Few emerging technologies have as much potential to change the future of space exploration as 3D printing. And NASA wants to make that future happen.
For astronauts, the potential here is huge: Rather than bring certain parts with them on trips, explorers can print them as they’re needed. According to NASA, roughly 30 percent of parts on the ISS could be replicated with 3D printers.
“[3D printing] will allow us to live and work in space with the same efficiency and productivity that we do on Earth, with the ultimate objective being to eliminate reliance on materials and parts launched from the ground,” NASA product manager Niki Werkheiser said in a statement.
While the Made in Space project will focus on making spare parts and science equipment, NASA is also trying to figure out how it can use the technology to feed astronauts as well. Last week, the agency announced that it was giving a $125,000 grant for research into so-called food printers, which synthesize foods like chocolate from raw materials.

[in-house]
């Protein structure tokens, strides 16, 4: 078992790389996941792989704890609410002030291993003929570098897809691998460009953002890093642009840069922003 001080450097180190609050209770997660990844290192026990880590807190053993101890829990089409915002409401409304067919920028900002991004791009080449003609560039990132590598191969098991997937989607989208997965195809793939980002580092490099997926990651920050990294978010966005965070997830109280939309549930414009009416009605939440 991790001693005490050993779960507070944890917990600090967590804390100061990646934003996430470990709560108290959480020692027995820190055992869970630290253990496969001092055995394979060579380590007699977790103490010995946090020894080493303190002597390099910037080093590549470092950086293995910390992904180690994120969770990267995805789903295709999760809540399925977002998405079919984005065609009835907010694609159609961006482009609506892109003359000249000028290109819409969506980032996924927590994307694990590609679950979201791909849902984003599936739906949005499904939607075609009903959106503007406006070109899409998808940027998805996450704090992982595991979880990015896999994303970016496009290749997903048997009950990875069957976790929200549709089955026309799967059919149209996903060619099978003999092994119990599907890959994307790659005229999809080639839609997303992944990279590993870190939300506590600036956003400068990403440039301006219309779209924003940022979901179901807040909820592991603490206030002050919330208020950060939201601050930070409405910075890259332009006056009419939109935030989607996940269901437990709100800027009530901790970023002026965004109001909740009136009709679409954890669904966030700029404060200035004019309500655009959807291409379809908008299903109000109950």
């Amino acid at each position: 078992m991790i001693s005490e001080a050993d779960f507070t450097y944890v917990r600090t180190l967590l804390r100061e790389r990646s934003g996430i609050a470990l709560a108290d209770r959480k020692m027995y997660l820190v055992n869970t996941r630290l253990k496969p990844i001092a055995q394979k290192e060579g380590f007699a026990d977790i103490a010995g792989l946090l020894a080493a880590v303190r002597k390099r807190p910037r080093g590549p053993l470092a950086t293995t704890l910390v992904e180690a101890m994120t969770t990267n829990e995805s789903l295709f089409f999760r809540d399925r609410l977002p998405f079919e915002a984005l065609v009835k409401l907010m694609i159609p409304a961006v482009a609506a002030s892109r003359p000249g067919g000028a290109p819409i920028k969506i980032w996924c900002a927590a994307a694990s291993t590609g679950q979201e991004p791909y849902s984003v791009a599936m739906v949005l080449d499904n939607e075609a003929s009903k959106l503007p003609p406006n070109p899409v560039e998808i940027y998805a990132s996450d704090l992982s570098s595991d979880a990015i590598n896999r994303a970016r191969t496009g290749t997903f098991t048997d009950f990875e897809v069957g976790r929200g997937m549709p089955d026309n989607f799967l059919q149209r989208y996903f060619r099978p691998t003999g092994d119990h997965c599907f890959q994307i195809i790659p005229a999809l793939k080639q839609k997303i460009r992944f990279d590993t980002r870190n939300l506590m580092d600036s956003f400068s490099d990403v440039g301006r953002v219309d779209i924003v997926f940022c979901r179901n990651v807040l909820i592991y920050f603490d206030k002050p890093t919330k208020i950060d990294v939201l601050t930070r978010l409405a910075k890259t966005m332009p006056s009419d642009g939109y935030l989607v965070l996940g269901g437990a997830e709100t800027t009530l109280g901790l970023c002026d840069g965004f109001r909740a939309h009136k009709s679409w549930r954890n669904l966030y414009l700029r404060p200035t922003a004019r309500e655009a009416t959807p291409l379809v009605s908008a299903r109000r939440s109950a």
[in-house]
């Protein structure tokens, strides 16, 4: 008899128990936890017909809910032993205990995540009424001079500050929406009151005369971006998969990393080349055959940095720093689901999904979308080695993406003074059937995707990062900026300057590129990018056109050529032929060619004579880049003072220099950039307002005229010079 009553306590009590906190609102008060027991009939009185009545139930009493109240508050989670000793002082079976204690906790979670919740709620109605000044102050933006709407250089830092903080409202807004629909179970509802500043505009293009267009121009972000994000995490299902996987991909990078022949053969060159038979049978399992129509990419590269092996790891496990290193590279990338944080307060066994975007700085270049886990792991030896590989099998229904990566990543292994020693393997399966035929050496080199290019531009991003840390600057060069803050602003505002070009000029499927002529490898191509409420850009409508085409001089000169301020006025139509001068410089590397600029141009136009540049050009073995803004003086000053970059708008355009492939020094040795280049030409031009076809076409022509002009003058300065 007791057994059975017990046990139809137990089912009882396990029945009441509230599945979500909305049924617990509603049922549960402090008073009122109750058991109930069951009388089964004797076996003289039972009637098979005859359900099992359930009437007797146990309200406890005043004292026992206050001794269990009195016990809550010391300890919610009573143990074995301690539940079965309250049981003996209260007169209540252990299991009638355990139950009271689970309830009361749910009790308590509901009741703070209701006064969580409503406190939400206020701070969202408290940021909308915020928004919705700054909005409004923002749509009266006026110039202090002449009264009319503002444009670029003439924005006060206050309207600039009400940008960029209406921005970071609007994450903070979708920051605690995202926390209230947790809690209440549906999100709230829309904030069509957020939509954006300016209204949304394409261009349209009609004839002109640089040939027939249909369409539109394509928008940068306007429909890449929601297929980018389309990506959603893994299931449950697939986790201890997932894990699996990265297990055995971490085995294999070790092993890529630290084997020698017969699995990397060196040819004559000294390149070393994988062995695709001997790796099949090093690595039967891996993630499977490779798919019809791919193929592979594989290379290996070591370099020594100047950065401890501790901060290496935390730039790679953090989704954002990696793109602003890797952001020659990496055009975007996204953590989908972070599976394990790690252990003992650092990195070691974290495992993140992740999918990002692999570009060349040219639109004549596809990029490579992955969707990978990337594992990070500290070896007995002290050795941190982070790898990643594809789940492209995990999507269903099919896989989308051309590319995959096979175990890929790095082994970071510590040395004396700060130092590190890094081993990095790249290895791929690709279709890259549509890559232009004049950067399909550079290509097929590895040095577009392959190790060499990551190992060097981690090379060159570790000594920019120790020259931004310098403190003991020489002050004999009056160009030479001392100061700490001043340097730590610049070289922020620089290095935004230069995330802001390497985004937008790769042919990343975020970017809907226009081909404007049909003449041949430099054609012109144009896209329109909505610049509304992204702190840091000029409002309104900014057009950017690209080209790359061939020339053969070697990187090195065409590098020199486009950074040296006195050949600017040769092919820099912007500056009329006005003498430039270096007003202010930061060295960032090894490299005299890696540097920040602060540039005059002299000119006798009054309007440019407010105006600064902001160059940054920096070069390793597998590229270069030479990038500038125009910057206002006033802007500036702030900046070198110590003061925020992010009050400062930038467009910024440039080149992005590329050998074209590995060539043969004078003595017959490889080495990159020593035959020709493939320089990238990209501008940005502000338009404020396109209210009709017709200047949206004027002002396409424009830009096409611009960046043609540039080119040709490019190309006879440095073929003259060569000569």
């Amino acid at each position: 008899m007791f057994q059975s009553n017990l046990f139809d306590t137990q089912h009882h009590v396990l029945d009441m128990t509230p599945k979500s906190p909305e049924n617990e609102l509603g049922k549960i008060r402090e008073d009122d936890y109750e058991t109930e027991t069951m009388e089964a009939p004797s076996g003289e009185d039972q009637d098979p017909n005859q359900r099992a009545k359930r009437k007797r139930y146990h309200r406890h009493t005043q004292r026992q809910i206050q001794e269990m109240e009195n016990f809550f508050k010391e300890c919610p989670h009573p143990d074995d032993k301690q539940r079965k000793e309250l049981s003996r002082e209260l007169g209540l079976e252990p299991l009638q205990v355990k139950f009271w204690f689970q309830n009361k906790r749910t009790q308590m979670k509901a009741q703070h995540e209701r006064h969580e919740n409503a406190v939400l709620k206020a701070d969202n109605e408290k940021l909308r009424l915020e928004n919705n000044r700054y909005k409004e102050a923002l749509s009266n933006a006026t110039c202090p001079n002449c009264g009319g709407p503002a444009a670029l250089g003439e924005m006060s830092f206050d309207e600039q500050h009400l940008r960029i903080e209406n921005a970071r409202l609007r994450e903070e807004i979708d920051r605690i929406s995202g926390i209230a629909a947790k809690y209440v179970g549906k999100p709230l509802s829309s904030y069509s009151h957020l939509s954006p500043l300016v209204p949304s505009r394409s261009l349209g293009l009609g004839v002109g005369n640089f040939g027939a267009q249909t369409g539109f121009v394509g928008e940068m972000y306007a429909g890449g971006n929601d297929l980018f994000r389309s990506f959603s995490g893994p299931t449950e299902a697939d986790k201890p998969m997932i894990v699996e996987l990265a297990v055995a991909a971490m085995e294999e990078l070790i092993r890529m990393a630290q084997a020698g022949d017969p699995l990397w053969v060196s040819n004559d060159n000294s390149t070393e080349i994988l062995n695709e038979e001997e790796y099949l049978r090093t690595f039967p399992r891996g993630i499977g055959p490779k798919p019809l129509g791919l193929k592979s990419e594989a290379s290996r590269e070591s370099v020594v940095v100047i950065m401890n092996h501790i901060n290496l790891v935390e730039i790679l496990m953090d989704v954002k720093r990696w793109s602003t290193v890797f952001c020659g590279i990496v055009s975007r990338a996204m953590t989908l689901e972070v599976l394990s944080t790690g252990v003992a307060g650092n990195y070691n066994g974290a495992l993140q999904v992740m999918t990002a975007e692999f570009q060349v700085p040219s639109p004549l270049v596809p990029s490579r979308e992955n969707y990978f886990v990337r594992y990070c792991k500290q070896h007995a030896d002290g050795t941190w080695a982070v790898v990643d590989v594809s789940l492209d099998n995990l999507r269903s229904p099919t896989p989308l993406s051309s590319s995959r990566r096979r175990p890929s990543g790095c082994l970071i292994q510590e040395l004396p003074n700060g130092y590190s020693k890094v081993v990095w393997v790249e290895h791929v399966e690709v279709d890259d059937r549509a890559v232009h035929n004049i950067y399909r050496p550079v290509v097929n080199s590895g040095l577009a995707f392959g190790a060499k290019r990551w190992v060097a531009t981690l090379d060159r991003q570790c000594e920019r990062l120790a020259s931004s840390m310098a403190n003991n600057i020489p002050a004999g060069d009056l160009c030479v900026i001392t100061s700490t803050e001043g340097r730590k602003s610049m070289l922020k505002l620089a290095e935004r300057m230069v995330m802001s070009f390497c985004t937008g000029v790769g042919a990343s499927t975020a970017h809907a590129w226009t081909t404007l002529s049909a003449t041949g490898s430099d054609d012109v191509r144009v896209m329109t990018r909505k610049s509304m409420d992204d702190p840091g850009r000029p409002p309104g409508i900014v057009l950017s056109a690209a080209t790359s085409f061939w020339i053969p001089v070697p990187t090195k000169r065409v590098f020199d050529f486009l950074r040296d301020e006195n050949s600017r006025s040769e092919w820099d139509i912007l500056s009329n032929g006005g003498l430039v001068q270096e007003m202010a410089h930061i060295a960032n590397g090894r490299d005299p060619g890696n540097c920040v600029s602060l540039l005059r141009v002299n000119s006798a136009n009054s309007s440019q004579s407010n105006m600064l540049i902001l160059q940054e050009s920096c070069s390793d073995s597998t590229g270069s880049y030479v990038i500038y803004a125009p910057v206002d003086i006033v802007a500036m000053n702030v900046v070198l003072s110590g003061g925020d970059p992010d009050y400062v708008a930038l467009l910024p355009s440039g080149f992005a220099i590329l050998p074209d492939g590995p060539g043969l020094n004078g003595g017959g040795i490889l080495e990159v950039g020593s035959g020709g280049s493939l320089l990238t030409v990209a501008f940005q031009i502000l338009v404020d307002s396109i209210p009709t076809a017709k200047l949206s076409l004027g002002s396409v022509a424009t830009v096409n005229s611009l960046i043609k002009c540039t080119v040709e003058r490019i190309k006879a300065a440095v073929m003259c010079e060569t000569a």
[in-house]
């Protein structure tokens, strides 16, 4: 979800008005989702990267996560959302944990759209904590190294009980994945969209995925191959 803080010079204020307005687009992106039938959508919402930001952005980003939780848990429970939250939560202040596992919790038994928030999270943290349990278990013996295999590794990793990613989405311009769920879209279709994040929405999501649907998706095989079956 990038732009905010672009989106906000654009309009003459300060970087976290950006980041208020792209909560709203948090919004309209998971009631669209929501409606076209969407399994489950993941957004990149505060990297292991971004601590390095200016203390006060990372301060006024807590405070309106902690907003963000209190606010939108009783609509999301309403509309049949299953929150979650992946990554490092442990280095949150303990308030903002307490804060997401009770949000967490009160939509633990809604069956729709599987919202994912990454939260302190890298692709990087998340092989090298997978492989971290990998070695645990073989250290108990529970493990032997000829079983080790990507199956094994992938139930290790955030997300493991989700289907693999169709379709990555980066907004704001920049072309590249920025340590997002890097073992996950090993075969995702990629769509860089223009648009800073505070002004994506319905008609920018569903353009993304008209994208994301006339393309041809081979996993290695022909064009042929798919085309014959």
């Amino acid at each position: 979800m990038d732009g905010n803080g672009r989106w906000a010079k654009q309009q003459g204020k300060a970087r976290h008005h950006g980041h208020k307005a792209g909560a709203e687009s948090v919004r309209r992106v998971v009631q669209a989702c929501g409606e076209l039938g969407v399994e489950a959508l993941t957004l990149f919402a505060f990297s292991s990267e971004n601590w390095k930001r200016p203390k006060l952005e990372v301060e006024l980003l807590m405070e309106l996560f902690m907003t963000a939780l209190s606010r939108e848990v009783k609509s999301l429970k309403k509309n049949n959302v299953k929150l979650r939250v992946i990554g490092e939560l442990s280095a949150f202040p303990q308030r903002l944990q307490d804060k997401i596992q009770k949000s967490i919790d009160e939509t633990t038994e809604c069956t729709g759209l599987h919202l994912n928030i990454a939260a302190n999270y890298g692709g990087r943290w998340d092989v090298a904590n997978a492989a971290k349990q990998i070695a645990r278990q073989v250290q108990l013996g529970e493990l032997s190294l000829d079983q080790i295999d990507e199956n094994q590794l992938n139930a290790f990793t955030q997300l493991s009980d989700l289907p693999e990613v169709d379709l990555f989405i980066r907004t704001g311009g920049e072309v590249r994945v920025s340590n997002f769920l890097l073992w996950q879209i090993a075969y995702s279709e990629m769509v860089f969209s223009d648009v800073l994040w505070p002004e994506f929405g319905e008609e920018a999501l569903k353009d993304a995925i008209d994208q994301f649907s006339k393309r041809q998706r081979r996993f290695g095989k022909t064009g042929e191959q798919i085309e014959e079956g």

For astronauts, 3D printing could just be the most convenient invention ever.
VentureBeatVentureBeat's mission is to be a digital town square for technical decision-makers to gain knowledge about transformative technology and transact. Our site delivers essential information on data technologies and strategies to guide you as you lead your organizations. We invite you to become a member of our community, to access:
- up-to-date information on the subjects of interest to you
- our newsletters
- gated thought-leader content and discounted access to our prized events, such as Transform 2021: Learn More
- networking features, and more